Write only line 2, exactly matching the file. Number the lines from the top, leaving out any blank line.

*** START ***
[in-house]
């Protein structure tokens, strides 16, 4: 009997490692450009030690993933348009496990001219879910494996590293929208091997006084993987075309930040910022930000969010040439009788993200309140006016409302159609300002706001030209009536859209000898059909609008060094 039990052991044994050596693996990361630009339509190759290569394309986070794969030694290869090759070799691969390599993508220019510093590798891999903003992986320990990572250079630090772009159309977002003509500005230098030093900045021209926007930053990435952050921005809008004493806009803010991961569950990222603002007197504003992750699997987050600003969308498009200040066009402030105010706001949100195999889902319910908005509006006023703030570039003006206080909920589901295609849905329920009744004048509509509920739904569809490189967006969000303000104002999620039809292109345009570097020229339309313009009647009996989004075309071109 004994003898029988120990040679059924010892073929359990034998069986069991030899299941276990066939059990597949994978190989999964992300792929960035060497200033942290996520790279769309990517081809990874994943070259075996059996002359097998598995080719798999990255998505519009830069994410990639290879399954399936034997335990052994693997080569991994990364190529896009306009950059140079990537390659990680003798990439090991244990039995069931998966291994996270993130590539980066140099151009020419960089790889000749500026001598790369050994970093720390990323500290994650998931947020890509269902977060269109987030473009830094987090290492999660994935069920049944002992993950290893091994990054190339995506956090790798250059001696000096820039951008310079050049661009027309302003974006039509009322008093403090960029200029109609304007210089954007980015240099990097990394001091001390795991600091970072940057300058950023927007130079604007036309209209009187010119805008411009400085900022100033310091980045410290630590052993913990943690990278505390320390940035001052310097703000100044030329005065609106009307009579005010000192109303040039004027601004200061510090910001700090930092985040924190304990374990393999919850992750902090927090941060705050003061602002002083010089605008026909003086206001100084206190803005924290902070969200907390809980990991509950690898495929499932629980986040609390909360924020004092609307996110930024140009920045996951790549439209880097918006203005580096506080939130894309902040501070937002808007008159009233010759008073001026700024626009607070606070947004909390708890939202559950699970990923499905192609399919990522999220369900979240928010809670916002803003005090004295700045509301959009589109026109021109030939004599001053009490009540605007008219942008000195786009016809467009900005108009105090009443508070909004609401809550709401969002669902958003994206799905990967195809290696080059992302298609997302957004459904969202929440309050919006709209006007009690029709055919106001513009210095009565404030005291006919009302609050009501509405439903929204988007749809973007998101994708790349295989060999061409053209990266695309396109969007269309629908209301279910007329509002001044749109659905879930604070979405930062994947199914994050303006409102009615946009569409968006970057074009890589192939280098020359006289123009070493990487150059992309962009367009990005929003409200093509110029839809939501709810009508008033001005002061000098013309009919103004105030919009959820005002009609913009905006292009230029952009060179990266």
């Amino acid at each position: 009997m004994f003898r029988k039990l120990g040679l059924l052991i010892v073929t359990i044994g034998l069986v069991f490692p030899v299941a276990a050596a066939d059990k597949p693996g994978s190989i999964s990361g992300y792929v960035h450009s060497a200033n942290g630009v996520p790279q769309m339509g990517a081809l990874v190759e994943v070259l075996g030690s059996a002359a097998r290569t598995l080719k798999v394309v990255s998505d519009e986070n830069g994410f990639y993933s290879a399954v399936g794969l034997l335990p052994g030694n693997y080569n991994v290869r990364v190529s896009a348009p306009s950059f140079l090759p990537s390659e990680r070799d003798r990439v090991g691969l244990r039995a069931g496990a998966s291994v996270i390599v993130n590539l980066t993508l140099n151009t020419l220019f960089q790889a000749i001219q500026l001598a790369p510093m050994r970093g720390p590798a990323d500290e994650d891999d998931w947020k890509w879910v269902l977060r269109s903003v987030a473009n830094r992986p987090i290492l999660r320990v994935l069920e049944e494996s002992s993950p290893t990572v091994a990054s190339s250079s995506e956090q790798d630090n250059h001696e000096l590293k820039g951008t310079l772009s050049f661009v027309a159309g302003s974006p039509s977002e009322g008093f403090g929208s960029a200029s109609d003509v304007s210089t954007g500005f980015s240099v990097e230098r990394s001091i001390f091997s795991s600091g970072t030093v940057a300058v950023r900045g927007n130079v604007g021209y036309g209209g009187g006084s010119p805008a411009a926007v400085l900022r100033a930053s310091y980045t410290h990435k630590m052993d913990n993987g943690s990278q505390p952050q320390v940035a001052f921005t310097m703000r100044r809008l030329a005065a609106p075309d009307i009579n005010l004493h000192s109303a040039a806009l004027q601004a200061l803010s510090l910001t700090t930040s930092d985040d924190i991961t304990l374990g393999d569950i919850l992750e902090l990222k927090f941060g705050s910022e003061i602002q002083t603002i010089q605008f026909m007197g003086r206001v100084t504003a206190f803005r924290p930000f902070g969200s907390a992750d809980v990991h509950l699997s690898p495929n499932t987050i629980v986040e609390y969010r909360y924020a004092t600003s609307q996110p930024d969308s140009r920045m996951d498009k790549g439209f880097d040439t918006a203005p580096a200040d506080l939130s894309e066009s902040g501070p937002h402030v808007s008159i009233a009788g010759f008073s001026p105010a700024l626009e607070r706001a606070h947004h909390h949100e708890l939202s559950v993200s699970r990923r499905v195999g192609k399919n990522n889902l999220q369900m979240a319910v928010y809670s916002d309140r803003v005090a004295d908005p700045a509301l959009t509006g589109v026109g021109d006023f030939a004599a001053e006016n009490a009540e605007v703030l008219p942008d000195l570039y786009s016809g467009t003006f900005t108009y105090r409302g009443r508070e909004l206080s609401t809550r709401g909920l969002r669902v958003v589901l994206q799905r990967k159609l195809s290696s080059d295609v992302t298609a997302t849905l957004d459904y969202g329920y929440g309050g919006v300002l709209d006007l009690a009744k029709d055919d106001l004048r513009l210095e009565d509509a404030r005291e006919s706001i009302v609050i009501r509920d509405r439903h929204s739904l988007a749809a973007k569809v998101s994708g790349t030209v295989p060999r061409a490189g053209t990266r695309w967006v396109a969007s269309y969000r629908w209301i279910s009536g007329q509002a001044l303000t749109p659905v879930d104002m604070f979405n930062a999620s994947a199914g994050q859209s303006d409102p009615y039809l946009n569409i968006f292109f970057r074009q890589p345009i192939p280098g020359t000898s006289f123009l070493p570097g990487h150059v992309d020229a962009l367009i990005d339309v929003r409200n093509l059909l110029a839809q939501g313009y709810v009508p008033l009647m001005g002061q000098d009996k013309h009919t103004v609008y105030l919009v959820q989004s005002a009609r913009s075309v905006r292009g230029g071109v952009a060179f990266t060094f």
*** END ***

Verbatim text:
């Protein structure tokens, strides 16, 4: 009997490692450009030690993933348009496990001219879910494996590293929208091997006084993987075309930040910022930000969010040439009788993200309140006016409302159609300002706001030209009536859209000898059909609008060094 039990052991044994050596693996990361630009339509190759290569394309986070794969030694290869090759070799691969390599993508220019510093590798891999903003992986320990990572250079630090772009159309977002003509500005230098030093900045021209926007930053990435952050921005809008004493806009803010991961569950990222603002007197504003992750699997987050600003969308498009200040066009402030105010706001949100195999889902319910908005509006006023703030570039003006206080909920589901295609849905329920009744004048509509509920739904569809490189967006969000303000104002999620039809292109345009570097020229339309313009009647009996989004075309071109 004994003898029988120990040679059924010892073929359990034998069986069991030899299941276990066939059990597949994978190989999964992300792929960035060497200033942290996520790279769309990517081809990874994943070259075996059996002359097998598995080719798999990255998505519009830069994410990639290879399954399936034997335990052994693997080569991994990364190529896009306009950059140079990537390659990680003798990439090991244990039995069931998966291994996270993130590539980066140099151009020419960089790889000749500026001598790369050994970093720390990323500290994650998931947020890509269902977060269109987030473009830094987090290492999660994935069920049944002992993950290893091994990054190339995506956090790798250059001696000096820039951008310079050049661009027309302003974006039509009322008093403090960029200029109609304007210089954007980015240099990097990394001091001390795991600091970072940057300058950023927007130079604007036309209209009187010119805008411009400085900022100033310091980045410290630590052993913990943690990278505390320390940035001052310097703000100044030329005065609106009307009579005010000192109303040039004027601004200061510090910001700090930092985040924190304990374990393999919850992750902090927090941060705050003061602002002083010089605008026909003086206001100084206190803005924290902070969200907390809980990991509950690898495929499932629980986040609390909360924020004092609307996110930024140009920045996951790549439209880097918006203005580096506080939130894309902040501070937002808007008159009233010759008073001026700024626009607070606070947004909390708890939202559950699970990923499905192609399919990522999220369900979240928010809670916002803003005090004295700045509301959009589109026109021109030939004599001053009490009540605007008219942008000195786009016809467009900005108009105090009443508070909004609401809550709401969002669902958003994206799905990967195809290696080059992302298609997302957004459904969202929440309050919006709209006007009690029709055919106001513009210095009565404030005291006919009302609050009501509405439903929204988007749809973007998101994708790349295989060999061409053209990266695309396109969007269309629908209301279910007329509002001044749109659905879930604070979405930062994947199914994050303006409102009615946009569409968006970057074009890589192939280098020359006289123009070493990487150059992309962009367009990005929003409200093509110029839809939501709810009508008033001005002061000098013309009919103004105030919009959820005002009609913009905006292009230029952009060179990266």